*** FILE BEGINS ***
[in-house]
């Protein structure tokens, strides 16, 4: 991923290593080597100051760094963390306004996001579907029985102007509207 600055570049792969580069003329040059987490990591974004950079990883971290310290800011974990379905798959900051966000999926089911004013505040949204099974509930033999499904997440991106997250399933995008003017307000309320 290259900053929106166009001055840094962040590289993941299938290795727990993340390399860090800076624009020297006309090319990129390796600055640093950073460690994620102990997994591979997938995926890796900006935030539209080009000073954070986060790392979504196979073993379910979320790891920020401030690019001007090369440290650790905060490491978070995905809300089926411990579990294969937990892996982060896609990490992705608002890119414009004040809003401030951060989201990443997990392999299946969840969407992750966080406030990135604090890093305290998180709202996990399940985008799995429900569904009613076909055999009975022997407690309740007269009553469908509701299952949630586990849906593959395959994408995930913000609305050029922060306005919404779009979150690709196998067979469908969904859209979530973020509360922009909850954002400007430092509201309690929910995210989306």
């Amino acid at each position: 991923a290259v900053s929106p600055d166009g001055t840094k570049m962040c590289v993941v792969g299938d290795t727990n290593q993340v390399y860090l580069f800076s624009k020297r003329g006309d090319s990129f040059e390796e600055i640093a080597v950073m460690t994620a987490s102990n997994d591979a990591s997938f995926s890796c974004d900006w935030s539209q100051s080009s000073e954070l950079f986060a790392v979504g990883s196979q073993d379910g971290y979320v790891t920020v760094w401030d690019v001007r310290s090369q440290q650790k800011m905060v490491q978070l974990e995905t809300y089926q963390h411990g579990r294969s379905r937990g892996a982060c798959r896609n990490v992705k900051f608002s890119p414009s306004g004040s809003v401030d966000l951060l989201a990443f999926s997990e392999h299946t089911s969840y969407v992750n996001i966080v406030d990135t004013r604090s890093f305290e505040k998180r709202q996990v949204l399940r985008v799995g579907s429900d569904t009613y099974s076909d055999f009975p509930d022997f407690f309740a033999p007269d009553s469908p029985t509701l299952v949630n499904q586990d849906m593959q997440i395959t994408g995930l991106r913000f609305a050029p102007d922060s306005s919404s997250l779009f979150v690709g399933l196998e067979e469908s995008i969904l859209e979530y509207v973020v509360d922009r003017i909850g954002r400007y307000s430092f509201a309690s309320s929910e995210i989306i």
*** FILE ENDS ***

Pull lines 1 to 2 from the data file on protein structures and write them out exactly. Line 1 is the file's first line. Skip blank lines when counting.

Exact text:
[in-house]
């Protein structure tokens, strides 16, 4: 991923290593080597100051760094963390306004996001579907029985102007509207 600055570049792969580069003329040059987490990591974004950079990883971290310290800011974990379905798959900051966000999926089911004013505040949204099974509930033999499904997440991106997250399933995008003017307000309320 290259900053929106166009001055840094962040590289993941299938290795727990993340390399860090800076624009020297006309090319990129390796600055640093950073460690994620102990997994591979997938995926890796900006935030539209080009000073954070986060790392979504196979073993379910979320790891920020401030690019001007090369440290650790905060490491978070995905809300089926411990579990294969937990892996982060896609990490992705608002890119414009004040809003401030951060989201990443997990392999299946969840969407992750966080406030990135604090890093305290998180709202996990399940985008799995429900569904009613076909055999009975022997407690309740007269009553469908509701299952949630586990849906593959395959994408995930913000609305050029922060306005919404779009979150690709196998067979469908969904859209979530973020509360922009909850954002400007430092509201309690929910995210989306």